FarmerBrown: Commercial Inland Marine Insurance Coverage

Source: FARMERBROWN – Inland Marine Insurance

With its misleading name coming from an era where most things were transported by water, Inland Marine Insurance (also known as a floater policy, equipment floater insurance, tool, and equipment insurance, or contractor equipment insurance) is a broad type of coverage that pertains to the movable assets and property used in your construction project, whether owned or leased.

Inland Marine Insurance policies traditionally cover items, materials, products, and equipment transported over land or temporarily stored at the work site, warehouse, or third-party storage facility. It can serve as an extension of your general liability policy and is especially critical when renting expensive equipment for construction operations.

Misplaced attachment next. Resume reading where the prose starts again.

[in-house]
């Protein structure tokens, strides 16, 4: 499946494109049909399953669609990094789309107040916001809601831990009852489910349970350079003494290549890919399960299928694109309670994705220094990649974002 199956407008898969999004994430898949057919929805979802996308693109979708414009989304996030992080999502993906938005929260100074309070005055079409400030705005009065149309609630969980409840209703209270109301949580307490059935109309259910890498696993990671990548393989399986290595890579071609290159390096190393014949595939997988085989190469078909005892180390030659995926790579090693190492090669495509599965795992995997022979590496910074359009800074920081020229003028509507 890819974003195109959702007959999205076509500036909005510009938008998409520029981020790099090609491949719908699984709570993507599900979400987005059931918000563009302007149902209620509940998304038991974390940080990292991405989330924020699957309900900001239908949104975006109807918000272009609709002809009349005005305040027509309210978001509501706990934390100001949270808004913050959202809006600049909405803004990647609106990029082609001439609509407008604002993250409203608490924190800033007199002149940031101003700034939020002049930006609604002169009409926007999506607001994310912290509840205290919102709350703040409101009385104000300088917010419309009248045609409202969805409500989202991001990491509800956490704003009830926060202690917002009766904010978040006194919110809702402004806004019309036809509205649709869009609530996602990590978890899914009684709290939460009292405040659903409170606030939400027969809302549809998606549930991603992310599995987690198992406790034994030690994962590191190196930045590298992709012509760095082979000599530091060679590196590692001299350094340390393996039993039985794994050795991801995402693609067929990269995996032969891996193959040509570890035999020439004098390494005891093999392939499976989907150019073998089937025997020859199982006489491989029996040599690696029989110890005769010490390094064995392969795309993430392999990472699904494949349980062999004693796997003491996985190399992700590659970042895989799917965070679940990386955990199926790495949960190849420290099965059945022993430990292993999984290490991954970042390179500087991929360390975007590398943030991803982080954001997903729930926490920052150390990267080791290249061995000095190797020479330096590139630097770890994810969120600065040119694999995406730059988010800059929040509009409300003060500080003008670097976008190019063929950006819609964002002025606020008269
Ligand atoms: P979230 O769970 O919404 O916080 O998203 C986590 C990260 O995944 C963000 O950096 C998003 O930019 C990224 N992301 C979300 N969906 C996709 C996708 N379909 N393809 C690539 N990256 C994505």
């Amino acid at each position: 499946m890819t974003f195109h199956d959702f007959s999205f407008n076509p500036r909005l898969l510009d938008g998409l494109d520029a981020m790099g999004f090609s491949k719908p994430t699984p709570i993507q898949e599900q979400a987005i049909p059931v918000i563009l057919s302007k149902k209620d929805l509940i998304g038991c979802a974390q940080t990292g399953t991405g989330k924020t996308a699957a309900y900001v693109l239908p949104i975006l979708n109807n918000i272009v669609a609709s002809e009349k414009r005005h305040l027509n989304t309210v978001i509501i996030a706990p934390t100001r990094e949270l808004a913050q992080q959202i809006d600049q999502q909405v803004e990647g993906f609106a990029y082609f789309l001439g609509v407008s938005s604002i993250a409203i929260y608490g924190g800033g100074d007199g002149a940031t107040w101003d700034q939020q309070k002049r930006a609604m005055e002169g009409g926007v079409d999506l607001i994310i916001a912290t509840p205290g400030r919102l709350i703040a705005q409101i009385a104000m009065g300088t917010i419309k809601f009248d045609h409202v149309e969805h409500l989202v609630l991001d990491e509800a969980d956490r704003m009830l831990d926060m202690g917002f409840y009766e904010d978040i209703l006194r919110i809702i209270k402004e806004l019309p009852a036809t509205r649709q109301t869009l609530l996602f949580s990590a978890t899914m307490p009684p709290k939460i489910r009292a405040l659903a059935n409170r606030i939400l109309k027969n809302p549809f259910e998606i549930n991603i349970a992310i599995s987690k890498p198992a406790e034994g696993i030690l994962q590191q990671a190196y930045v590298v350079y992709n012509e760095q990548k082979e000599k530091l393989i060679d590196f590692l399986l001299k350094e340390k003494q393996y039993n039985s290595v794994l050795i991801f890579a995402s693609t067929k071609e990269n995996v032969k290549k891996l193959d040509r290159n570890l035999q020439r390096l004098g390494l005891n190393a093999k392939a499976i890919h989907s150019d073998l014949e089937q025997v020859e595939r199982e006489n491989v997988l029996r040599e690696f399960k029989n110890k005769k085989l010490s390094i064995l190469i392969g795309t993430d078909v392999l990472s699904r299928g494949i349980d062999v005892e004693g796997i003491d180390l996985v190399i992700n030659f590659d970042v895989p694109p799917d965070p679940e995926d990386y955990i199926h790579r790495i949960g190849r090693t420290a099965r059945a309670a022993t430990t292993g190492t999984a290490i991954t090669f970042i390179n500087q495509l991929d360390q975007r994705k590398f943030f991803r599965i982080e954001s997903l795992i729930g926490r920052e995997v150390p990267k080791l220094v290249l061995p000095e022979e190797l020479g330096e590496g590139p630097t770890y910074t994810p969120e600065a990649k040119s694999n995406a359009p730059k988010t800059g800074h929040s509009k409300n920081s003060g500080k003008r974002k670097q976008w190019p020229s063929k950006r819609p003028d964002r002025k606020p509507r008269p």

Today, Inland Marine Insurance coverage has evolved to cover many types of property risk. These include mobile equipment, property in the custody of a subcontractor or storage facility, property used in different locations, computer equipment, and sensitive digital information.

While there’s plenty of room for flexibility and customization, an Inland Marine Insurance policy should include coverage for risks pertaining to:

  • Equipment (including tools such as drills, excavators, forklifts, cranes, and computer hardware) theft from a job site
  • Equipment damaged in transport to or from a job site
  • Equipment damaged in a flood, fire, or natural disaster at a job site